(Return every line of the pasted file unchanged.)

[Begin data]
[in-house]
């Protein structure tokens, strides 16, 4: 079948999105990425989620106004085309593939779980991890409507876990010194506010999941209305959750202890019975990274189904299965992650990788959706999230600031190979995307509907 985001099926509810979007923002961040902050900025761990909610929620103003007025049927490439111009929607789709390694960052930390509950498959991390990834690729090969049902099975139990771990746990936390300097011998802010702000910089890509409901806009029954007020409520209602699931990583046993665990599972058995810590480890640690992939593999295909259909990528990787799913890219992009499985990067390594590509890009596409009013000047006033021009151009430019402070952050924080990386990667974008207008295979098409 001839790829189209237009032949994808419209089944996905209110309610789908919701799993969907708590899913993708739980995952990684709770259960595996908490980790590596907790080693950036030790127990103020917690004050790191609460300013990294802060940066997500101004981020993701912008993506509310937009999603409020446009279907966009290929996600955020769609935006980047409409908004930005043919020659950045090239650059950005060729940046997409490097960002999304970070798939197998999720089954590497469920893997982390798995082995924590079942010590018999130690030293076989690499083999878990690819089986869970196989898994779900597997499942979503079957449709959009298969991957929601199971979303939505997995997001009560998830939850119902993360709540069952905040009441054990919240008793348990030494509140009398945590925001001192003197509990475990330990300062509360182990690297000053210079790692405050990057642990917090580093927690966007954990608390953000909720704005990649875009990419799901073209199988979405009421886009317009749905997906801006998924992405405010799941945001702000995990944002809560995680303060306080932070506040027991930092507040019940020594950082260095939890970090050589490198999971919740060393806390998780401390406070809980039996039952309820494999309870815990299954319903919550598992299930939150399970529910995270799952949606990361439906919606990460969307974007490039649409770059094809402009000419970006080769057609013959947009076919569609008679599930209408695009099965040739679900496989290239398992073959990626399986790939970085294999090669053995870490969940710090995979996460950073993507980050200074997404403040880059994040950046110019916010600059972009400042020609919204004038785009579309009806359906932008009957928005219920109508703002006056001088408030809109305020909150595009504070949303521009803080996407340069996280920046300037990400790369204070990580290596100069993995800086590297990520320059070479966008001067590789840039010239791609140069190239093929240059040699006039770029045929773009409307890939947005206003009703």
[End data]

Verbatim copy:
[in-house]
């Protein structure tokens, strides 16, 4: 079948999105990425989620106004085309593939779980991890409507876990010194506010999941209305959750202890019975990274189904299965992650990788959706999230600031190979995307509907 985001099926509810979007923002961040902050900025761990909610929620103003007025049927490439111009929607789709390694960052930390509950498959991390990834690729090969049902099975139990771990746990936390300097011998802010702000910089890509409901806009029954007020409520209602699931990583046993665990599972058995810590480890640690992939593999295909259909990528990787799913890219992009499985990067390594590509890009596409009013000047006033021009151009430019402070952050924080990386990667974008207008295979098409 001839790829189209237009032949994808419209089944996905209110309610789908919701799993969907708590899913993708739980995952990684709770259960595996908490980790590596907790080693950036030790127990103020917690004050790191609460300013990294802060940066997500101004981020993701912008993506509310937009999603409020446009279907966009290929996600955020769609935006980047409409908004930005043919020659950045090239650059950005060729940046997409490097960002999304970070798939197998999720089954590497469920893997982390798995082995924590079942010590018999130690030293076989690499083999878990690819089986869970196989898994779900597997499942979503079957449709959009298969991957929601199971979303939505997995997001009560998830939850119902993360709540069952905040009441054990919240008793348990030494509140009398945590925001001192003197509990475990330990300062509360182990690297000053210079790692405050990057642990917090580093927690966007954990608390953000909720704005990649875009990419799901073209199988979405009421886009317009749905997906801006998924992405405010799941945001702000995990944002809560995680303060306080932070506040027991930092507040019940020594950082260095939890970090050589490198999971919740060393806390998780401390406070809980039996039952309820494999309870815990299954319903919550598992299930939150399970529910995270799952949606990361439906919606990460969307974007490039649409770059094809402009000419970006080769057609013959947009076919569609008679599930209408695009099965040739679900496989290239398992073959990626399986790939970085294999090669053995870490969940710090995979996460950073993507980050200074997404403040880059994040950046110019916010600059972009400042020609919204004038785009579309009806359906932008009957928005219920109508703002006056001088408030809109305020909150595009504070949303521009803080996407340069996280920046300037990400790369204070990580290596100069993995800086590297990520320059070479966008001067590789840039010239791609140069190239093929240059040699006039770029045929773009409307890939947005206003009703």